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# The Sense of Geometric Objects

IP.com Disclosure Number: IPCOM000087646D
Original Publication Date: 1977-Feb-01
Included in the Prior Art Database: 2005-Mar-03
Document File: 3 page(s) / 49K

IBM

## Related People

Murphy, AS: AUTHOR

## Abstract

In a graphics display system in which geometric objects, such as points, lines and arcs, are manipulated, ambiguity can arise. Thus, consider the following: (a) A point has two possible tangents to a circle. (b) Four possible circles can be constructed to touch three lines. (c) There are two possible bisectors of two intersecting lines. Traditionally, such ambiguities have been resolved by using modifiers, for example, XLARGE and YSMALL. However these modifiers can be difficult to use.

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The Sense of Geometric Objects

In a graphics display system in which geometric objects, such as points, lines and arcs, are manipulated, ambiguity can arise. Thus, consider the following:
(a) A point has two possible tangents to a circle.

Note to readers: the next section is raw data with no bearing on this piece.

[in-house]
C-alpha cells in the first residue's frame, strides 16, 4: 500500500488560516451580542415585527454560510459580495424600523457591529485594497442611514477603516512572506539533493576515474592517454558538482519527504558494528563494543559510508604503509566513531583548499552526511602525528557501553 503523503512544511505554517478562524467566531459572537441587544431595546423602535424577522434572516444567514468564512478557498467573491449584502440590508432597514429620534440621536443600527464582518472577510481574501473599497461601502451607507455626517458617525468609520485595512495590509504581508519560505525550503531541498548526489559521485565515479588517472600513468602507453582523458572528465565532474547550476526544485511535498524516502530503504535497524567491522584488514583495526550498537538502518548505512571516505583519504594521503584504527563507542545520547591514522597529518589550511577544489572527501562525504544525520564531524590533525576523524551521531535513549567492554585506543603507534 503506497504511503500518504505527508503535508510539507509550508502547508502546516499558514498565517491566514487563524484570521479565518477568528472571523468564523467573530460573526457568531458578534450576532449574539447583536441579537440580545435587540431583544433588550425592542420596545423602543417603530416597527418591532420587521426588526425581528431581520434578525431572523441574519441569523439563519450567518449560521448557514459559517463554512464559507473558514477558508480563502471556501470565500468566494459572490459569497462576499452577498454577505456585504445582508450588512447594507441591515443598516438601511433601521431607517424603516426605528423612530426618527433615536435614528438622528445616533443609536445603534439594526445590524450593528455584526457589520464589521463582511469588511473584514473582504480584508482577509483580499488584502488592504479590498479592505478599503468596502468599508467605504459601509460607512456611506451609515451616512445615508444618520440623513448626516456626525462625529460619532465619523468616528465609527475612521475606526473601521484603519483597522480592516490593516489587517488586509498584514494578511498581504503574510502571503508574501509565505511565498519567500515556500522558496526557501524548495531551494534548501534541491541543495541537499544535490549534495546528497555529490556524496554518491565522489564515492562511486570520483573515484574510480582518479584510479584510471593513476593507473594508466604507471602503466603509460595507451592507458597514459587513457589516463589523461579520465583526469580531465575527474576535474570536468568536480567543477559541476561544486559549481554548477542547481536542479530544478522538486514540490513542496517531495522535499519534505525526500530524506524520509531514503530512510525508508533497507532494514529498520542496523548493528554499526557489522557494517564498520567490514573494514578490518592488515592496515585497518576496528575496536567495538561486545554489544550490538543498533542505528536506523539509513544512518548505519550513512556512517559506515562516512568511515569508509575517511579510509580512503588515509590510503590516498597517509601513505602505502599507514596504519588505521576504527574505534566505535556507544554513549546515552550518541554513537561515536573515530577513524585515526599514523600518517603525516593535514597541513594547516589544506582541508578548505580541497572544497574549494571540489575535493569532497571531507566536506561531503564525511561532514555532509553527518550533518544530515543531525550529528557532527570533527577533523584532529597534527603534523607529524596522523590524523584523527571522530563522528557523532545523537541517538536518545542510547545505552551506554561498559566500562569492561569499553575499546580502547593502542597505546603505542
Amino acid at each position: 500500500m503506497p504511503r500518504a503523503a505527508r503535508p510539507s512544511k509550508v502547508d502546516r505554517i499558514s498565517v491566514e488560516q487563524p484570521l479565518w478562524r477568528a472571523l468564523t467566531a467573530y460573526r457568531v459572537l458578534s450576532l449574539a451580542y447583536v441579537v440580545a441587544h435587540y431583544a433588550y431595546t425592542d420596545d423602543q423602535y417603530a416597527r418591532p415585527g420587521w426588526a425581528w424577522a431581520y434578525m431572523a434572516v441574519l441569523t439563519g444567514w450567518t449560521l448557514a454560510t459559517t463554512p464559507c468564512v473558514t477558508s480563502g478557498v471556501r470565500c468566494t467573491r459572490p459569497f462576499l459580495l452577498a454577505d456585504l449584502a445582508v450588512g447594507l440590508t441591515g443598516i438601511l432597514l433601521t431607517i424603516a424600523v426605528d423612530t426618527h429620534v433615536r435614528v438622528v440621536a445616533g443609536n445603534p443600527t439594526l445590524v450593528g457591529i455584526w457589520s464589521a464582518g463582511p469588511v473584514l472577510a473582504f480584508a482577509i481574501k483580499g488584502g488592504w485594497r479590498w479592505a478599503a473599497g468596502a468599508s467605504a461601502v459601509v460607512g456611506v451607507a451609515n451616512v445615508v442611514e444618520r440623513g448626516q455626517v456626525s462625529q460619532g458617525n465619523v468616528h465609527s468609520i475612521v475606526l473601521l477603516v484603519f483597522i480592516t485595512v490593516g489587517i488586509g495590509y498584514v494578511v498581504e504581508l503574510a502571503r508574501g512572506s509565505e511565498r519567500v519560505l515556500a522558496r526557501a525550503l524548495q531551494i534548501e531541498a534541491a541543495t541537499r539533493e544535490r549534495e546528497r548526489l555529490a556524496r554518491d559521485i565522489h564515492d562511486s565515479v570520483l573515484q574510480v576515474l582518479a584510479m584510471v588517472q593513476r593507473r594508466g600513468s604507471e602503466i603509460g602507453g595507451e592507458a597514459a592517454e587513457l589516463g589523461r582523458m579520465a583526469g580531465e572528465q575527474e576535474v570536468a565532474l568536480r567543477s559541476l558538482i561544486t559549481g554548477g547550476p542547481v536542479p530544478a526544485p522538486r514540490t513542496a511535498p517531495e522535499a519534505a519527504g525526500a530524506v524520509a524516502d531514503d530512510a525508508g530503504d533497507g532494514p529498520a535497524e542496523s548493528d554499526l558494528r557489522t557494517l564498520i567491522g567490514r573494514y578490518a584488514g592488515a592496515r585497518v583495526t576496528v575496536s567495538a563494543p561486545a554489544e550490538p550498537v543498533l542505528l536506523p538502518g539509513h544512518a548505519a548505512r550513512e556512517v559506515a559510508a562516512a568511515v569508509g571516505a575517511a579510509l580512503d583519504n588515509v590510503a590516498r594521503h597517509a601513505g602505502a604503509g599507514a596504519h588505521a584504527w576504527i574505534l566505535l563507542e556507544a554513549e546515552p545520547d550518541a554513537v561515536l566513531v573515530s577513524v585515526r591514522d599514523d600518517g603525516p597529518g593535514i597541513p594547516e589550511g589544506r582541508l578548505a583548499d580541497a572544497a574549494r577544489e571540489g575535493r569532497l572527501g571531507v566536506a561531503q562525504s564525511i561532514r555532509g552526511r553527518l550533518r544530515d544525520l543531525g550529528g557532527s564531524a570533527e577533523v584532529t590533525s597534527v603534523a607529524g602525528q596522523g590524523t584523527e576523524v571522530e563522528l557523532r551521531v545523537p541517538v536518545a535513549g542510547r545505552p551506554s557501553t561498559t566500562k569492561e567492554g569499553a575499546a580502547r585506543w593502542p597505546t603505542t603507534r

(b) Four possible circles can be constructed to touch three lines.
(c) There are two possible bisectors of two intersecting lines. Traditionally, such ambiguities have been resolved by using modifiers, for example, XLARGE and YSMALL. However these modifiers can be difficult to use.

The ambiguity can be overcome if each geometrical object is given a "sense". Eight geometric entities, defined as follows, are shown in Fig. 1. (1) Distance - a scalar number which may be either positive or negative. (2) Angle - a scalar number in the range 0 to 2pi, anti-clockwise directions representing increasing angles. (3) Point - a two element object containing the x, y coordinates. (4) Stroke - a four element object which is the concatenation of the coordinates of the two end points (x(1) y(1), x(2) y(2)). (5) Line - an unbounded two element object (r, theta), where r is the length of the perpendicular from the origin to the line and theta is the angle this perpendicular makes with the x axis. (6) Bounded Line - a four element object (r, theta, d(1), d(2)) in which the end points are specified at distances d(1) and d(2) from the intersection of the line with the perpendicular to the origin. (7) Circle - a three element object (x, y, r), where x and y are the coordinates of the center and r is the radius which may be positive or negative. (8) Arc - a five element object (x, y, r theta(1) theta(2)) where Theta(1) and theta(2) are the angles which the radii to the end points make with the x-axis.

From these definitions, further axioms can be derived. If the unbounded line is represented by (r, theta), the line of reverse sense is (-r, theta + pi). r is positive for lines which indicate anti-clockwise rotations about the origin and negative for those which indicate clockwise rotations. For bounded lines, the distances d(1) d(2) are measured in the positive direction of the line...